The League of Women Voters of Berkeley Albany Emeryville hosted a collaborative forum Monday for Berkeley Unified School District, or BUSD, school board candidates.
Co-sponsored by the Berkeley PTA Council, the forum allowed all six candidates to speak on various topics concerning BUSD.
“We invite you to join the league to help us engage voters and defend democracy,” said forum moderator Adena Ishii during the meeting.
The forum opened with brief introductions by the candidates before they delved into answering questions provided by the Berkeley PTA council.
The candidates were asked to address their relevant experiences and their perspectives on specific BUSD-related issues such as its after-school programs and the English language development program.
According to Jennifer Shanoski, a Peralta Community College District faculty member and president of the faculty’s labor union, the strongest voices are “well-resourced” parents and administration, while those who are least heard are parents and students with fewer resources.
“It’s really important that we invest in hearing those voices through practical strategies and ensuring that we seek out those voices in the decision making processes and center them,” Shanoski said during the meeting.
Of the candidates participating in the forum, Ka’Dijah Brown, who is currently running for reelection, noted specifically that her continuing interests include closing equity and opportunity gaps, as well as providing access to safe learning environments.
BUSD board candidate Mike Chang, who is also a UC Berkeley lecturer of ethnic studies and education attorney, asserted that his work in law will help inform his decisions if he is elected.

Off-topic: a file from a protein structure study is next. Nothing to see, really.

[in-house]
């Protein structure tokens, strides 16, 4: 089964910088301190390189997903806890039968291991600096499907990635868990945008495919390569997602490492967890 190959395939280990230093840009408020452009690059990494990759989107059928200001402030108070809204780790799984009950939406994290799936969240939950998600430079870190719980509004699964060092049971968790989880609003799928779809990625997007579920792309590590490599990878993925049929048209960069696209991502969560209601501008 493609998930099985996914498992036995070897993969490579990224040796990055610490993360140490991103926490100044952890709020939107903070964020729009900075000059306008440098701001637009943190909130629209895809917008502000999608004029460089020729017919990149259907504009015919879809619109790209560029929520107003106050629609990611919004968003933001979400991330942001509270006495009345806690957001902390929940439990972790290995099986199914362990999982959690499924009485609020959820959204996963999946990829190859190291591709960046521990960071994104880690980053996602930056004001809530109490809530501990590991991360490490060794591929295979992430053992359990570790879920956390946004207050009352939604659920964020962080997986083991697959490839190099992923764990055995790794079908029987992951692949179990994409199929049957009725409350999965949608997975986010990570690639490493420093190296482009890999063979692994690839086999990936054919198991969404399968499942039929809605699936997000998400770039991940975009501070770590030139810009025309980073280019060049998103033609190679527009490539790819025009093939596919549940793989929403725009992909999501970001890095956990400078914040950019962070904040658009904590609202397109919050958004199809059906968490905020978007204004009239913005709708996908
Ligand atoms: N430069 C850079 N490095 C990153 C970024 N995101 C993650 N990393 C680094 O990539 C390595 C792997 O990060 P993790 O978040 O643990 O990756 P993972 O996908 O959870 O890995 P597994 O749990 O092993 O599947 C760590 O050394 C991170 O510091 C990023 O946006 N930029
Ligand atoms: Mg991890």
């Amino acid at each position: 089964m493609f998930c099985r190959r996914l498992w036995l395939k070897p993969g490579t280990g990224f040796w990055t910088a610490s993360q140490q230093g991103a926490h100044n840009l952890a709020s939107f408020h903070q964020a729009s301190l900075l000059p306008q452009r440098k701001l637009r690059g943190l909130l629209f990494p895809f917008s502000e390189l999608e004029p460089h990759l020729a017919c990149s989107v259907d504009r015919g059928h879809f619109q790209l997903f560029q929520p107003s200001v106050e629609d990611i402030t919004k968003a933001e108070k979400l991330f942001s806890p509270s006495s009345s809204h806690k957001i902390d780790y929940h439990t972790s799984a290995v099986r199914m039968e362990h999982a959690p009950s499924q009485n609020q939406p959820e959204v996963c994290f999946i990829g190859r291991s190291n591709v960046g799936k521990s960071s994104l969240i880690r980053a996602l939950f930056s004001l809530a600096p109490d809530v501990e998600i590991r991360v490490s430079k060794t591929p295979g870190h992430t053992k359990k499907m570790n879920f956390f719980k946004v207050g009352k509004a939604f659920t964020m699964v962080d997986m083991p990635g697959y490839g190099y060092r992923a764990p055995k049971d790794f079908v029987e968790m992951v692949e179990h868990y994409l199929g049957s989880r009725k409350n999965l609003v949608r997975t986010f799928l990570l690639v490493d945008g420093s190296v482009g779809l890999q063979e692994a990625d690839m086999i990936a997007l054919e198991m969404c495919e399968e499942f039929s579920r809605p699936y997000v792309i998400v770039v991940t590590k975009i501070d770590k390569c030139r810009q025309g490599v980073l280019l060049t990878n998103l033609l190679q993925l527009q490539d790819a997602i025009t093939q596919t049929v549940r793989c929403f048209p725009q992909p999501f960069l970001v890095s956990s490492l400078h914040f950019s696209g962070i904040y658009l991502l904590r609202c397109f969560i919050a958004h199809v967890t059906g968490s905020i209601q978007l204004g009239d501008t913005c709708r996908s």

A particularly pressing issue featured during the forum concerned the sexual harassment allegations brought against a teacher at Berkeley High School. Candidates were asked what the BUSD school board could have done differently.
“No doubt it is shameful and we absolutely have to do better,” said candidate Reichi Lee, a foster youth attorney and associate dean for online education and director of academic achievement at Golden Gate University, at the meeting. “When young people needed us, we failed and we failed miserably.”
Lee said during the meeting she was “mortified” at the handling of the situation and that the structures in place need to be improved.
Many candidates also mentioned that having children who are currently enrolled in the BUSD was an important factor in their decision to run for the BUSD school board.
“I’m running because I have three kids in the district and all three of my kids have been academically wounded,” said candidate Tatiana Guerreiro Ramos, co-director of Classroom Matters.
Guerreiro Ramos noted that as a single mother of three children, it has been very difficult for her to ensure that her children’s needs are being met.
BUSD school board directors will be decided through a plurality voting in the Nov. 2022 election.